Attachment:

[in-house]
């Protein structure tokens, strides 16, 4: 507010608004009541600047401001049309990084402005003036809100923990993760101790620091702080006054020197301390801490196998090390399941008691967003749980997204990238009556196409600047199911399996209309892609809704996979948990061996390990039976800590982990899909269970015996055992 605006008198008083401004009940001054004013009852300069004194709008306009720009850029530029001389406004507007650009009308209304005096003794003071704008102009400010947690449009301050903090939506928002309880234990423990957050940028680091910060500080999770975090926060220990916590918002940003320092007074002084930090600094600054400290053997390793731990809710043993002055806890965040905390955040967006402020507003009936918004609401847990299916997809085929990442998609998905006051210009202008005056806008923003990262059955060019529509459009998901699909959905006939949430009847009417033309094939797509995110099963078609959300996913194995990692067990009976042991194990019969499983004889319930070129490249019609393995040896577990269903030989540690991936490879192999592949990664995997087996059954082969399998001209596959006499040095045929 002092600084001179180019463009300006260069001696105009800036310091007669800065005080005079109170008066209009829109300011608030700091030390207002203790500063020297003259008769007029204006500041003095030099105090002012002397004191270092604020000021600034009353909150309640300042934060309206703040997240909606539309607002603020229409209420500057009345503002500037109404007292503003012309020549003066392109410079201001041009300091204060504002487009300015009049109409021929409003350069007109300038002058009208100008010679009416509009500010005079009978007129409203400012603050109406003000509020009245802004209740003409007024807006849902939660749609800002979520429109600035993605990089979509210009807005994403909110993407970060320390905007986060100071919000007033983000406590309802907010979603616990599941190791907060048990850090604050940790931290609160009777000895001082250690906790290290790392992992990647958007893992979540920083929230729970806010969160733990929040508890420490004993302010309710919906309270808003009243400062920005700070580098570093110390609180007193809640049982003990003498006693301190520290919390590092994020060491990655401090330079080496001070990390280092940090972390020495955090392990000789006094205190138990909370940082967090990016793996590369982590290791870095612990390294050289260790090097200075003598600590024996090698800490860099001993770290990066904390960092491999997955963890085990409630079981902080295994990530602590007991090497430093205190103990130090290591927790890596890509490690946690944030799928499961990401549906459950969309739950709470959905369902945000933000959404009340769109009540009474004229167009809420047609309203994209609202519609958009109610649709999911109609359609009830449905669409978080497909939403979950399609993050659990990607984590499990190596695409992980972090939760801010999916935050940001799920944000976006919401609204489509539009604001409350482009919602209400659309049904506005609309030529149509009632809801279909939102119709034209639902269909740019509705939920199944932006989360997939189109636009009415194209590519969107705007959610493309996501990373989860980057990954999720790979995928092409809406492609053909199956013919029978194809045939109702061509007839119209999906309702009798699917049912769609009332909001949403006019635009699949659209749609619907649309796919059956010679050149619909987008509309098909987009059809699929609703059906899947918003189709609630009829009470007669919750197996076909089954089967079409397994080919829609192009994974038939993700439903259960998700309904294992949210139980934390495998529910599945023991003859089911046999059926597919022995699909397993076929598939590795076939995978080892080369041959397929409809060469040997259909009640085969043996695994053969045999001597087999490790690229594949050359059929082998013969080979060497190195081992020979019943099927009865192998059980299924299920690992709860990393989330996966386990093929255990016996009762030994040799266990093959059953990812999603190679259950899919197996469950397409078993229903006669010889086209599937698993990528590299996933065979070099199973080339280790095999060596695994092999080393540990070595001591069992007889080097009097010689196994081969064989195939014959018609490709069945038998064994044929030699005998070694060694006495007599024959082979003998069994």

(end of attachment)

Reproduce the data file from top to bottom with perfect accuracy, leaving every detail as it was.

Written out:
[in-house]
């Protein structure tokens, strides 16, 4: 507010608004009541600047401001049309990084402005003036809100923990993760101790620091702080006054020197301390801490196998090390399941008691967003749980997204990238009556196409600047199911399996209309892609809704996979948990061996390990039976800590982990899909269970015996055992 605006008198008083401004009940001054004013009852300069004194709008306009720009850029530029001389406004507007650009009308209304005096003794003071704008102009400010947690449009301050903090939506928002309880234990423990957050940028680091910060500080999770975090926060220990916590918002940003320092007074002084930090600094600054400290053997390793731990809710043993002055806890965040905390955040967006402020507003009936918004609401847990299916997809085929990442998609998905006051210009202008005056806008923003990262059955060019529509459009998901699909959905006939949430009847009417033309094939797509995110099963078609959300996913194995990692067990009976042991194990019969499983004889319930070129490249019609393995040896577990269903030989540690991936490879192999592949990664995997087996059954082969399998001209596959006499040095045929 002092600084001179180019463009300006260069001696105009800036310091007669800065005080005079109170008066209009829109300011608030700091030390207002203790500063020297003259008769007029204006500041003095030099105090002012002397004191270092604020000021600034009353909150309640300042934060309206703040997240909606539309607002603020229409209420500057009345503002500037109404007292503003012309020549003066392109410079201001041009300091204060504002487009300015009049109409021929409003350069007109300038002058009208100008010679009416509009500010005079009978007129409203400012603050109406003000509020009245802004209740003409007024807006849902939660749609800002979520429109600035993605990089979509210009807005994403909110993407970060320390905007986060100071919000007033983000406590309802907010979603616990599941190791907060048990850090604050940790931290609160009777000895001082250690906790290290790392992992990647958007893992979540920083929230729970806010969160733990929040508890420490004993302010309710919906309270808003009243400062920005700070580098570093110390609180007193809640049982003990003498006693301190520290919390590092994020060491990655401090330079080496001070990390280092940090972390020495955090392990000789006094205190138990909370940082967090990016793996590369982590290791870095612990390294050289260790090097200075003598600590024996090698800490860099001993770290990066904390960092491999997955963890085990409630079981902080295994990530602590007991090497430093205190103990130090290591927790890596890509490690946690944030799928499961990401549906459950969309739950709470959905369902945000933000959404009340769109009540009474004229167009809420047609309203994209609202519609958009109610649709999911109609359609009830449905669409978080497909939403979950399609993050659990990607984590499990190596695409992980972090939760801010999916935050940001799920944000976006919401609204489509539009604001409350482009919602209400659309049904506005609309030529149509009632809801279909939102119709034209639902269909740019509705939920199944932006989360997939189109636009009415194209590519969107705007959610493309996501990373989860980057990954999720790979995928092409809406492609053909199956013919029978194809045939109702061509007839119209999906309702009798699917049912769609009332909001949403006019635009699949659209749609619907649309796919059956010679050149619909987008509309098909987009059809699929609703059906899947918003189709609630009829009470007669919750197996076909089954089967079409397994080919829609192009994974038939993700439903259960998700309904294992949210139980934390495998529910599945023991003859089911046999059926597919022995699909397993076929598939590795076939995978080892080369041959397929409809060469040997259909009640085969043996695994053969045999001597087999490790690229594949050359059929082998013969080979060497190195081992020979019943099927009865192998059980299924299920690992709860990393989330996966386990093929255990016996009762030994040799266990093959059953990812999603190679259950899919197996469950397409078993229903006669010889086209599937698993990528590299996933065979070099199973080339280790095999060596695994092999080393540990070595001591069992007889080097009097010689196994081969064989195939014959018609490709069945038998064994044929030699005998070694060694006495007599024959082979003998069994």